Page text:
Reviewed on PC
The puzzle platformer is one of the most excessively bloated genres out there. With so many classics like Portal 2, Limbo, Thomas was Alone and Fez, it’s hard to create a game in this sub-genre that truly stands out. It’s not made easier by the fact that indies know this is a relatively easy genre to make affordable-but-good games in either. Creating a large scale FPS or 4X strategy game takes colossal resources but a simple but well executed 2D platformer? Not so much. Norwegian indie developer Moondrop Games have decided they are up for the task and have come up with their latest title, Degrees of Separation.
Degrees of Separation is made unique by its introduction of season-based puzzles, using both summer and winter as the grounds for all of its puzzles. The screen is split in half based on which one of the two playable characters is on either side: Ember, the girl who is surrounded by summer and Rime, the boy who is surrounded by winter. The majority of puzzles are based on positioning these two in such a way that you are able to reach areas otherwise not possible. For example, using Ember to raise a platform out of the water and then moving Rime to a position where he can freeze that platform in place. Ember can then jump off the rope that pulled the platform up, jump on the platform and collect a shiny looking scarf.
Yep, scarfs. Surrounded by a beautiful tale narrated by 2B’s Kira Buckland, Degrees of Separation more or less comes down to being a collectathon. Each level has an array of puzzles within it which you must complete to collect the aforementioned magical scarfs. Getting a certain amount of scarfs lets you open doors to later levels, much like stars, or moons do in Mario games. This a pretty old-school progression model that I’m sure many will feel nostalgia towards. There’s certainly no doubting it works as well as ever.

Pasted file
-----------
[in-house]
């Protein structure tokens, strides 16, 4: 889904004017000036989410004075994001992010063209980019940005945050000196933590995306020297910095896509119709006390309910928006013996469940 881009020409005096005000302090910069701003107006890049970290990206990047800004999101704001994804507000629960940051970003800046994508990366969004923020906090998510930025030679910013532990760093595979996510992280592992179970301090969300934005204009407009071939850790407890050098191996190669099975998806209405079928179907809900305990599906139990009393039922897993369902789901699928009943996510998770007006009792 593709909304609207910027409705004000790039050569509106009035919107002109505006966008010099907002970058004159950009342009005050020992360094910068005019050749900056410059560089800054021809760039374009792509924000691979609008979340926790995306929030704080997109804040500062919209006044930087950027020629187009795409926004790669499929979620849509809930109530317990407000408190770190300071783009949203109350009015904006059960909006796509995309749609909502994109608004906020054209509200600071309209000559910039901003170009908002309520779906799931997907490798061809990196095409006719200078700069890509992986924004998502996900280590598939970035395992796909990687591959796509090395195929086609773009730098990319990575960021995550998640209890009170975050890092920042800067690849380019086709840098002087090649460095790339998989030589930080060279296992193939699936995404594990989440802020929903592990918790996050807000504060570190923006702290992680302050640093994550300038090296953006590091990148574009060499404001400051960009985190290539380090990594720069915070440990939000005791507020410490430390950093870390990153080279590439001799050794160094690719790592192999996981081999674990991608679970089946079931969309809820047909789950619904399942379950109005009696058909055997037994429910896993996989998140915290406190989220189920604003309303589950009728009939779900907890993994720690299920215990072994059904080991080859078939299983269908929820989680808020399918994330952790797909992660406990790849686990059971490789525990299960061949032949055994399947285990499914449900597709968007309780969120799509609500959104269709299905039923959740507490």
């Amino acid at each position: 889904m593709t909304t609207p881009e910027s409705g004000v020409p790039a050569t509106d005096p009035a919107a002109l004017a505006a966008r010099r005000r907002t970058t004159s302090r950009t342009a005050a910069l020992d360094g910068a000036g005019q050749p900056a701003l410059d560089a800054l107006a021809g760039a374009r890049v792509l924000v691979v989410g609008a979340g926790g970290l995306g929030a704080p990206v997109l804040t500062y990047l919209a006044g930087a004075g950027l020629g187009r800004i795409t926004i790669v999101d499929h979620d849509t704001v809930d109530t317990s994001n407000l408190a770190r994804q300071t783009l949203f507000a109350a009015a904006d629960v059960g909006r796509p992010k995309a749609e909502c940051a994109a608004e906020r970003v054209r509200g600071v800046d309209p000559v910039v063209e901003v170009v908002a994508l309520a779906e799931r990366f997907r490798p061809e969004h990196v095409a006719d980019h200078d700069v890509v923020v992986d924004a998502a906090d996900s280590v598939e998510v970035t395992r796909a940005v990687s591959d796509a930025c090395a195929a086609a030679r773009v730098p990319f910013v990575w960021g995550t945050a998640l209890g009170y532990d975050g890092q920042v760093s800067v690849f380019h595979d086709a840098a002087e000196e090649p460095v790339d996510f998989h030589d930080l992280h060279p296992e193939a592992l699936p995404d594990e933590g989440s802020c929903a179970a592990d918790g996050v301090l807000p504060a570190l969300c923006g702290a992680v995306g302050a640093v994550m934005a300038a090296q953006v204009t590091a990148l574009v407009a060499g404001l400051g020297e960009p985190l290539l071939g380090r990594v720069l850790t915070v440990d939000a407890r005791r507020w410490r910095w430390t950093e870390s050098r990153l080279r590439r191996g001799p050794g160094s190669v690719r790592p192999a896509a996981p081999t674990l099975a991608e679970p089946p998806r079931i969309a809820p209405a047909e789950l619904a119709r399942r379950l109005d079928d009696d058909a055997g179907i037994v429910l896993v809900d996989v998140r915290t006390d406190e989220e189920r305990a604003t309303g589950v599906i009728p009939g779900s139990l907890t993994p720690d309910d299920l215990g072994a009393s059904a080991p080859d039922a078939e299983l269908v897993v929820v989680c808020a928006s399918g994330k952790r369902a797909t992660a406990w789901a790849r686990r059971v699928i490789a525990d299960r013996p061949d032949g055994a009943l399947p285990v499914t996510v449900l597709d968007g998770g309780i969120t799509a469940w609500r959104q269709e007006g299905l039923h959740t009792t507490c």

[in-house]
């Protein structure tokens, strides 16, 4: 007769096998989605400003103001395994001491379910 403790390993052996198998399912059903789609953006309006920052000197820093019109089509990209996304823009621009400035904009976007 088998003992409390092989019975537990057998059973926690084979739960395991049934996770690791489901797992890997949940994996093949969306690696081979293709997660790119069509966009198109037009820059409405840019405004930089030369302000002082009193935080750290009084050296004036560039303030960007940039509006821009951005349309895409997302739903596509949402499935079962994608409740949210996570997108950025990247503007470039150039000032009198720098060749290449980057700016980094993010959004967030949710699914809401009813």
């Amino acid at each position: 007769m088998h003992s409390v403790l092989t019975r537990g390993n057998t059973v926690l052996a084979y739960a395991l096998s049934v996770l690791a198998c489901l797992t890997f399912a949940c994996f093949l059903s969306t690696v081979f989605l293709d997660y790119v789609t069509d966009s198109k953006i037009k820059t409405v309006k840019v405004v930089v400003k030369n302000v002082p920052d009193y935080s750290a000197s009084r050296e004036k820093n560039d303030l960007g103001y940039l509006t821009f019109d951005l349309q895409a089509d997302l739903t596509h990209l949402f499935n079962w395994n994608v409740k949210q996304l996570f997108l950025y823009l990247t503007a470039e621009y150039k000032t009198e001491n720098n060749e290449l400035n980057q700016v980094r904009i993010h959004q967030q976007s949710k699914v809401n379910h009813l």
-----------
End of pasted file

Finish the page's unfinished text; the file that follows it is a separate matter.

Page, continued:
The puzzles work pretty well but can get damn confusing at times. It’s easy enough when you just have to put a character in one spot and move around with the other one but harder puzzles demand more. Moving Ember and Rime around within limited time gaps whilst switching to control both is not easy. I wouldn’t go as far to call it clunky but it’s very apparent Degrees of Separation was designed for co-op play. Certain puzzles felt frustrating to complete single-player as I didn’t have enough control do complete them cleanly. The A.I hardly helps either as I found myself waiting quite a while at times for them to figure out how to reach me after using the ‘call ally’ feature. I’d end up just getting fed up and manually controlling them which, when you just want to get to the next puzzle, can get tedious really quick.
It likely holds up far better in a co-op environment but due to Degrees of Separation’s lack of online options, you are still somewhat limited. Couch co-op games are a dying breed and there’s no doubt this could offer some life to the genre, but that way of playing is not for me. The majority of my friends live hundreds of miles away and without that online support, this game offers too little play options. Thankfully, Moondrop has confirmed on Steam that they are working on a patch right now to amend this issue. I have no idea how long it’ll be but the fact this was posted on the game’s release date at least suggests the devs have their priorities straight.